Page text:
Recent studies have shown that Nup358, a unit of the cytoplasmic strand of the nuclear pore complex (NPC), localizes to SGs and facilitates the transport of mRNA and protein. In this way, it plays a prominent role in viral infections. Nup358 levels decreased in CrPV-1A-infected cells, and their depletion resulted in SG inhibition.

The researchers also noted that CrPV infection also required proteasome activity. Moreover, these effects were R146-dependent, AA residues nested within the CrPV-1A C-terminal tail. The study model also showed that this C-terminal tail of CrPV-1A interacted indirectly or directly with Nup358 to mediate proteosome-dependent degradation by the Cul2-Rbx1-EloBC complex.

Thus, R146A mutation, 20 AA stretch upstream of the "stop-go" cleavage, likely disrupted CrPV-1A/Nup358 interactions, CrPV-2A peptide stop-go activity, eventually altering CrPV-1A subcellular localization and protein conformations that mediated these effects.

Immunoblotting for Nup358 in S2 cells showed a protein band at >245 kDa, undetected in Nup358 dsRNA-treated cells, confirming RNAi-mediated depletion of Nup358. The Nup358 depletion had multiple other effects. For instance, pateamine A treatment of Nup358-depleted cells decreased the number of RIN foci per cell.

Similarly, arsenite treatment resulted in a ~40% decrease in RIN foci per cell compared to control dsRNA-treated cells. The depletion of NXF1, a critical RNA transport factor, resulted in the loss of SGs. Together, these results showed that blocking mRNA export via Nup358, or in general, could lead to SG inhibition.

Conclusions

Overall, the current study provided mechanistic insights into viral protein-mediated SG inhibition, a viral strategy that has not yet been explored completely but that promotes viral infections.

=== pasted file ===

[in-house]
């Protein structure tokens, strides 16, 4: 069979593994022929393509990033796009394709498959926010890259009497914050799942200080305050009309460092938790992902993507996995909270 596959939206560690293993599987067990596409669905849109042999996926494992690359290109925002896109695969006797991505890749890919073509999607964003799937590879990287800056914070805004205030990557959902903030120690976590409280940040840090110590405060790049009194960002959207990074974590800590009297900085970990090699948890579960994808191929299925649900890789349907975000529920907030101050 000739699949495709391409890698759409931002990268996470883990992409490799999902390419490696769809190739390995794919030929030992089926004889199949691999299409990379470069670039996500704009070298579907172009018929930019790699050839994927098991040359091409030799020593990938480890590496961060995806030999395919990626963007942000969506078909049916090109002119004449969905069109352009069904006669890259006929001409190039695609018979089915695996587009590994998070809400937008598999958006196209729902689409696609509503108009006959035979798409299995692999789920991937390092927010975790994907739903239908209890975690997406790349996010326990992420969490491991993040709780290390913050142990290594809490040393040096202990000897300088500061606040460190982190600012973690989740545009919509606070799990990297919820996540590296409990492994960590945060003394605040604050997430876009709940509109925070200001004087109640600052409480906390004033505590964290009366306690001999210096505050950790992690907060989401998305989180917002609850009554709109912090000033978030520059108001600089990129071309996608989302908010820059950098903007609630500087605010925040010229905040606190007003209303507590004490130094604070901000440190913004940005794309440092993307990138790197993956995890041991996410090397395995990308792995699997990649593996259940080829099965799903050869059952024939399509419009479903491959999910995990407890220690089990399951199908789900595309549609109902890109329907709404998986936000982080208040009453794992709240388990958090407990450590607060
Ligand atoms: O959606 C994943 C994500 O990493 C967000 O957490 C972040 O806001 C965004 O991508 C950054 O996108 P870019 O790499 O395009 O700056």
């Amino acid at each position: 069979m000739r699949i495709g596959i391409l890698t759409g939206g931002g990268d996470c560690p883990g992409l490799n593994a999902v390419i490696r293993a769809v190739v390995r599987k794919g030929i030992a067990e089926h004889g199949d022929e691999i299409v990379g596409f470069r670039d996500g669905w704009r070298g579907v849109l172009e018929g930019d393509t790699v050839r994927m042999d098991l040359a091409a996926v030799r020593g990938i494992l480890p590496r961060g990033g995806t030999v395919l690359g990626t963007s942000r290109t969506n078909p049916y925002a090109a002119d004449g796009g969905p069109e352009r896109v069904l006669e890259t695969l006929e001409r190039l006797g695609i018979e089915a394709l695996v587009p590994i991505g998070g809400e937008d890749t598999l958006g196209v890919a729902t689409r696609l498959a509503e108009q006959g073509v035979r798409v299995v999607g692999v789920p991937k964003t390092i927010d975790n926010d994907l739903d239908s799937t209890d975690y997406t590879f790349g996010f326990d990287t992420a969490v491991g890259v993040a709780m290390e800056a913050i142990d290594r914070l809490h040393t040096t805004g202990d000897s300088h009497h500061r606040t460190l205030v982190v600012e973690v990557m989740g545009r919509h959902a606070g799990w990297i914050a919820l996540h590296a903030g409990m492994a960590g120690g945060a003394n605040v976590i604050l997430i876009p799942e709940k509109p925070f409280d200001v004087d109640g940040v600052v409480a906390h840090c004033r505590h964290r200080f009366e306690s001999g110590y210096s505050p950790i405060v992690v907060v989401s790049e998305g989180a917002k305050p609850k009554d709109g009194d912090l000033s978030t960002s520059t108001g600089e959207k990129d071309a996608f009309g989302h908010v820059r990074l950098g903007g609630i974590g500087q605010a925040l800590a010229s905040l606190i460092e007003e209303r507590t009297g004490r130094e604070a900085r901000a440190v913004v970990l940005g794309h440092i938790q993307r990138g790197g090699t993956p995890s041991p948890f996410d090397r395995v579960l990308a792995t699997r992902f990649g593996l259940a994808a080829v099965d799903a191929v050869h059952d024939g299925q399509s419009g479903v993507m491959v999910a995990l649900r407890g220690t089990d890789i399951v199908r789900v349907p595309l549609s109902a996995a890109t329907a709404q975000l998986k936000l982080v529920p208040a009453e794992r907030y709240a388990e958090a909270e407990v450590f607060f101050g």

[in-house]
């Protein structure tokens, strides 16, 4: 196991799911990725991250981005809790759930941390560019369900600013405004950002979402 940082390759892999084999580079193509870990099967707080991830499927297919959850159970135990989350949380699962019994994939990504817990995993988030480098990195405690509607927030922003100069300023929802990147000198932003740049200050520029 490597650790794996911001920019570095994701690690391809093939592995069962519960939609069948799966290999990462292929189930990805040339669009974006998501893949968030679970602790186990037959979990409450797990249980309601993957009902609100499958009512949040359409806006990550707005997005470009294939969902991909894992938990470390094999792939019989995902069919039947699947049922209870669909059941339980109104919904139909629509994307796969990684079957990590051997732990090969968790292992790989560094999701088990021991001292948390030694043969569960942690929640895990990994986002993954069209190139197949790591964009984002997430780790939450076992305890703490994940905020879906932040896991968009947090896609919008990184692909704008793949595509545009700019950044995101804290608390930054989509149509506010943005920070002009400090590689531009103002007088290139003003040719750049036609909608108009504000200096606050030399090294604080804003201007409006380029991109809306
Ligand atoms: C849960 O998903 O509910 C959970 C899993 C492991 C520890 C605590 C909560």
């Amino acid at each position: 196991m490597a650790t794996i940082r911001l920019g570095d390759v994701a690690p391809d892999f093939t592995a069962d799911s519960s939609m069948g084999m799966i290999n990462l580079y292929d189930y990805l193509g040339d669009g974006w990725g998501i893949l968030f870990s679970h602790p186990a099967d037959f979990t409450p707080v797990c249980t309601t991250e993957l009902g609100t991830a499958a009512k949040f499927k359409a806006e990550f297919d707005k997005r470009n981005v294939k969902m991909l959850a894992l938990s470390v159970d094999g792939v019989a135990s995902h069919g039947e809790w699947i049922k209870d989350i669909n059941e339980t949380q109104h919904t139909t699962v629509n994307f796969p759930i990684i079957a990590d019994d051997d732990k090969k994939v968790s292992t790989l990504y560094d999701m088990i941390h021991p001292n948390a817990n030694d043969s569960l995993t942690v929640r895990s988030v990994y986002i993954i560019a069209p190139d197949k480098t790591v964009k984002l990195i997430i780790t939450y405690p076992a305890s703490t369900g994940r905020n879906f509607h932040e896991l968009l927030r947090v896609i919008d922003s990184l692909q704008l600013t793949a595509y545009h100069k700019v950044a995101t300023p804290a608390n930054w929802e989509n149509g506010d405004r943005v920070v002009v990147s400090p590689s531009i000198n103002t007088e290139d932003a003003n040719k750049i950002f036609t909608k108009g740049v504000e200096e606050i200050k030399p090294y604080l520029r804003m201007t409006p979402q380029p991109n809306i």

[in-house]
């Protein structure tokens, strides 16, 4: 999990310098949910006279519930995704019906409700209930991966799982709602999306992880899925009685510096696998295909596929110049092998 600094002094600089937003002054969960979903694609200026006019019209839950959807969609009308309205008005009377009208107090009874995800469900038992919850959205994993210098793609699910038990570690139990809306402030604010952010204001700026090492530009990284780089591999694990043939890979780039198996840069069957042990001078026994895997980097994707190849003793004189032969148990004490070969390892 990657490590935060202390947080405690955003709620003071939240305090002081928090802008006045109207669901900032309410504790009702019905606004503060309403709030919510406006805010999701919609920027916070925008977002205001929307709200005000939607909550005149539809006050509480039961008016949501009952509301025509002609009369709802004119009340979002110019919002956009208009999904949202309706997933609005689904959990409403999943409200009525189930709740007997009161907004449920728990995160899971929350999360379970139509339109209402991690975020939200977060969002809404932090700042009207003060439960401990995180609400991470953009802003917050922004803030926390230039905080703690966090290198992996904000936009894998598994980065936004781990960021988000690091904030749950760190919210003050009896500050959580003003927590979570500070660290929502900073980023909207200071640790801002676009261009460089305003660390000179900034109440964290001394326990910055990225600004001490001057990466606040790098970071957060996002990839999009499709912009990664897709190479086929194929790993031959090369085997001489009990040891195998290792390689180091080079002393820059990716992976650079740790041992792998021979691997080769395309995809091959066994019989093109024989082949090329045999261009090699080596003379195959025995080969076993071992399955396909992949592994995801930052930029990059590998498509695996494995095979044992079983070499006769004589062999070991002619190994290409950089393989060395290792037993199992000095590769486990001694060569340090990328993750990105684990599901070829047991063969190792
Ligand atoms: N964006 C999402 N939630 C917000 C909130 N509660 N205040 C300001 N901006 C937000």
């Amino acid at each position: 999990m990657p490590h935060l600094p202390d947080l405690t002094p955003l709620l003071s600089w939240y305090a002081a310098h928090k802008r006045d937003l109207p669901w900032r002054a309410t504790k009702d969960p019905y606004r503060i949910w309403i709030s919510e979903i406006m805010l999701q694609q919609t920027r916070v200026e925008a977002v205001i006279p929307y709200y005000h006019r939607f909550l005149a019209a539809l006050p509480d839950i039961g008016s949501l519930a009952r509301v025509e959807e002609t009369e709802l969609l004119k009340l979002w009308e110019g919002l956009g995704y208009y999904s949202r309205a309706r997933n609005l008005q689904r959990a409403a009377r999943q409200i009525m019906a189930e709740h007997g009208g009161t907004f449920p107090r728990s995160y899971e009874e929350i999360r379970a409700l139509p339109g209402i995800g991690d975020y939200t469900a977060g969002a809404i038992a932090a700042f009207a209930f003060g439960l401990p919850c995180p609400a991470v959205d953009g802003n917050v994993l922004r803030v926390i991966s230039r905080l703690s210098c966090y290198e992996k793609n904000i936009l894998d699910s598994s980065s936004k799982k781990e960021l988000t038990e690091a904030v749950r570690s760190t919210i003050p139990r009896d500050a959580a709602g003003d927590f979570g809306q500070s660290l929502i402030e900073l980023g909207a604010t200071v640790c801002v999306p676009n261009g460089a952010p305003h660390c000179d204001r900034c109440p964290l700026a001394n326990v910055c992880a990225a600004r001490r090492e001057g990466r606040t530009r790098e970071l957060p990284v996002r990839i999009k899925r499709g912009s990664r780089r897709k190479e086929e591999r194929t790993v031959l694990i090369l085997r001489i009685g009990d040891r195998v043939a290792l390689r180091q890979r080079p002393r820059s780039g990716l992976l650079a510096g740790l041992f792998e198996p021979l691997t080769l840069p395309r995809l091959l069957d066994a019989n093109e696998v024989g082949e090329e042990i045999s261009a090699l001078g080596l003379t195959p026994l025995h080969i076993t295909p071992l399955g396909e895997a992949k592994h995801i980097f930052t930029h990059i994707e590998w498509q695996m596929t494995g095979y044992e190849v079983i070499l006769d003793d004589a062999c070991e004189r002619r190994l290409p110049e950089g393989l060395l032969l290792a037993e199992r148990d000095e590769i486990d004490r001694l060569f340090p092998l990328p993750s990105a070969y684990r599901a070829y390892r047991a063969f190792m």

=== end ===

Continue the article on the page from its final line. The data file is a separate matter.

Sequencing studies have not revealed any conservation between CrPV-1A and other dicistrovirus 1A proteins, yet, some may have similar functions. It would be interesting if future studies determine how these two viral proteins act similarly at the domain-specific level to establish a productive infection in the host. Furthermore, future studies should comprehensively investigate the CrPV-1A/Nup358 interactions and whether the ubiquitination of Nup358 is essential for SG degradation.

Journal reference:
  • Sadasivan, J. et al. (2022) "Targeting Nup358/RanBP2 by a viral protein disrupts stress granule formation", PLOS Pathogens, 18(12), p. e1010598. doi: 10.1371/journal.ppat.1010598. https://journals.plos.org/plospathogens/article?id=10.1371/journal.ppat.1010598

Posted in: Medical Science News | Medical Research News | Disease/Infection News

Tags: Cell, Chikungunya, Cytoplasm, Fish, Fluorescence, Hybridization, Influenza, Ligase, Metabolism, Mutation, Neurons, Paralysis, Polymerase, Protein, Research, Ribonucleic Acid, RNA, RNA Interference, RNAi, Stress, Transcription, Translation, Ubiquitin, Ubiquitin ligase, Virus

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Neha Mathur

Neha is a digital marketing professional based in Gurugram, India. She has a Master’s degree from the University of Rajasthan with a specialization in Biotechnology in 2008. She has experience in pre-clinical research as part of her research project in The Department of Toxicology at the prestigious Central Drug Research Institute (CDRI), Lucknow, India. She also holds a certification in C++ programming.